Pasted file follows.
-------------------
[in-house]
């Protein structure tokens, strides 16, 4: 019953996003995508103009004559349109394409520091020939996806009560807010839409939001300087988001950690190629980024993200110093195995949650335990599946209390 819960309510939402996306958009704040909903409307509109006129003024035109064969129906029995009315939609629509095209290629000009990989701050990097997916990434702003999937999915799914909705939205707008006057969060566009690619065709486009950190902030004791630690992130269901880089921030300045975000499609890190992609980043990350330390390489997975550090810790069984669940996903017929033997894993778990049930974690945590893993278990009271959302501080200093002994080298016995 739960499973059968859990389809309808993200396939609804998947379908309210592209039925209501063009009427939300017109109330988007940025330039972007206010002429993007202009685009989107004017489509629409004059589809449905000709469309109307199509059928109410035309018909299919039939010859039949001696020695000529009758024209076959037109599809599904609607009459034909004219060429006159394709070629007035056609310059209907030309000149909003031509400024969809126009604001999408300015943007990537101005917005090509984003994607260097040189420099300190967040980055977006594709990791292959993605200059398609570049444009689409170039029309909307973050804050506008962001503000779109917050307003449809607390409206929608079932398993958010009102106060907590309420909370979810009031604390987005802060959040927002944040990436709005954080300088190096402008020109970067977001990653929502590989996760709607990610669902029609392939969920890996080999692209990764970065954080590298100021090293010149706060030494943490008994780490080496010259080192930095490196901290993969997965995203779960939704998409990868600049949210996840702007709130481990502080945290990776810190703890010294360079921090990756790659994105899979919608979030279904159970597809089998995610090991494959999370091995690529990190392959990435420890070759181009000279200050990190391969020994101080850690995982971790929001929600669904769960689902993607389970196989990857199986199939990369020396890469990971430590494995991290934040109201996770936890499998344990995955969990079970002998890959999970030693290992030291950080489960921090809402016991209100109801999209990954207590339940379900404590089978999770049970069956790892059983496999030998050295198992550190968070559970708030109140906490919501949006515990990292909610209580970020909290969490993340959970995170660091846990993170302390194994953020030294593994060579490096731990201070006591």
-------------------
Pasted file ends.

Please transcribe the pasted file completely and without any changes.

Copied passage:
[in-house]
């Protein structure tokens, strides 16, 4: 019953996003995508103009004559349109394409520091020939996806009560807010839409939001300087988001950690190629980024993200110093195995949650335990599946209390 819960309510939402996306958009704040909903409307509109006129003024035109064969129906029995009315939609629509095209290629000009990989701050990097997916990434702003999937999915799914909705939205707008006057969060566009690619065709486009950190902030004791630690992130269901880089921030300045975000499609890190992609980043990350330390390489997975550090810790069984669940996903017929033997894993778990049930974690945590893993278990009271959302501080200093002994080298016995 739960499973059968859990389809309808993200396939609804998947379908309210592209039925209501063009009427939300017109109330988007940025330039972007206010002429993007202009685009989107004017489509629409004059589809449905000709469309109307199509059928109410035309018909299919039939010859039949001696020695000529009758024209076959037109599809599904609607009459034909004219060429006159394709070629007035056609310059209907030309000149909003031509400024969809126009604001999408300015943007990537101005917005090509984003994607260097040189420099300190967040980055977006594709990791292959993605200059398609570049444009689409170039029309909307973050804050506008962001503000779109917050307003449809607390409206929608079932398993958010009102106060907590309420909370979810009031604390987005802060959040927002944040990436709005954080300088190096402008020109970067977001990653929502590989996760709607990610669902029609392939969920890996080999692209990764970065954080590298100021090293010149706060030494943490008994780490080496010259080192930095490196901290993969997965995203779960939704998409990868600049949210996840702007709130481990502080945290990776810190703890010294360079921090990756790659994105899979919608979030279904159970597809089998995610090991494959999370091995690529990190392959990435420890070759181009000279200050990190391969020994101080850690995982971790929001929600669904769960689902993607389970196989990857199986199939990369020396890469990971430590494995991290934040109201996770936890499998344990995955969990079970002998890959999970030693290992030291950080489960921090809402016991209100109801999209990954207590339940379900404590089978999770049970069956790892059983496999030998050295198992550190968070559970708030109140906490919501949006515990990292909610209580970020909290969490993340959970995170660091846990993170302390194994953020030294593994060579490096731990201070006591």